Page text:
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Journal Article

Understanding of object properties by sloth bears, Melursus ursinus ursinus

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Amici,  Federica
Junior Research Group of Primate Kin Selection, Max Planck Institute for Evolutionary Anthropology, Max Planck Society;
Department of Primatology, Max Planck Institute for Evolutionary Anthropology, Max Planck Society;

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Citation

Amici, F., Cacchione, T., & Bueno-Guerra, N. (2017). Understanding of object properties by sloth bears, Melursus ursinus ursinus. Animal Behaviour, 134, 217-222. doi:10.1016/j.anbehav.2017.10.028.


Cite as: http://hdl.handle.net/11858/00-001M-0000-002E-8EA4-B
Abstract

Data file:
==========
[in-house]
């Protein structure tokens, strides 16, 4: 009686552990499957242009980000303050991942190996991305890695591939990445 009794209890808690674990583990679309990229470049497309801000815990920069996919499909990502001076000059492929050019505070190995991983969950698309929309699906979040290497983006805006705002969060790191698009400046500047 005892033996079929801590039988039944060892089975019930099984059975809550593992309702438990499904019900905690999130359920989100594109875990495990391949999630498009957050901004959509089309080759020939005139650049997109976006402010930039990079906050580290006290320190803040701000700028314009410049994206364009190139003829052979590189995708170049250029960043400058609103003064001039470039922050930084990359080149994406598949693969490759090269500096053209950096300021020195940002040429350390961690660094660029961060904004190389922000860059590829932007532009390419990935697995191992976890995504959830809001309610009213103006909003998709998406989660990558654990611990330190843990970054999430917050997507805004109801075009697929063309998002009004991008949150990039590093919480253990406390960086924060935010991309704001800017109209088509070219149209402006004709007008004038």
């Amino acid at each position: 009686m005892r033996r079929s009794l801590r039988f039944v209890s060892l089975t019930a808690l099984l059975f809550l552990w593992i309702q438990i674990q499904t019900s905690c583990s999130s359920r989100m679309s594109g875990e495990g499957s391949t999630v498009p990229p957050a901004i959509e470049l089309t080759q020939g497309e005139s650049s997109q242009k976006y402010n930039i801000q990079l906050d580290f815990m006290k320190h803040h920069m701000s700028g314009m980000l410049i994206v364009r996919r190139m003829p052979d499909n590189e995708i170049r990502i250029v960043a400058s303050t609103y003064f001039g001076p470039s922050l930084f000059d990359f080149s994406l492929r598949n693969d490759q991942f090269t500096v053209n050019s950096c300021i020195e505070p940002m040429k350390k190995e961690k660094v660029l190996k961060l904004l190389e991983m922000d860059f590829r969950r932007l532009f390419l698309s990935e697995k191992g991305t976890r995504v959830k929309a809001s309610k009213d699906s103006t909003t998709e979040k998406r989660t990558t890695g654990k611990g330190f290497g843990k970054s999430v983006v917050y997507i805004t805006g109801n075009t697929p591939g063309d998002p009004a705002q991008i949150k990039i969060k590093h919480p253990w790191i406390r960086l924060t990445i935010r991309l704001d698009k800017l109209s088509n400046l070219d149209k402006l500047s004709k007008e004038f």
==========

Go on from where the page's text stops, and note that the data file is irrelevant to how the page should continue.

Recent studies have shown that several species within the Carnivore order show impressive cognitive skills. However, bears, especially sloth bears, have received little attention with regard to their cognitive abilities. Here we presented seven sloth bears with three tasks to test their object permanence, short-term memory and ability to use acoustic cues to infer food location. In the object permanence test, subjects saw an object disappear in one of the three holes of a tree trunk. Bears retrieved the food in the correct hole significantly above chance, suggesting that they have some basic understanding that objects continue to exist even when they are not visible. To study sloth bears' short-term memory, we used different time delays (30 s, 60 s, 2 min) between the object's disappearance and the subject's retrieval. Bears performed at chance levels in all conditions. In the acoustic cues test, the experimenter shook one of two identical opaque containers, only one of which had been baited: when the baited container was shaken, this made a noise and thus revealed the presence of food inside; when the unbaited container was shaken, there was no noise, revealing by exclusion the presence of food in the other container. In both cases, bears selected the baited container significantly above chance. As sloth bears are a mainly insectivorous solitary species, good performance in the object permanence and acoustic cue tests suggests that their cognitive skills may be the result of foraging challenges rather than social ones. Failure in the short-term memory test, instead, may suggest that memory for short-term punctual events has little evolutionary significance for bears, although further studies are needed to draw definitive conclusions.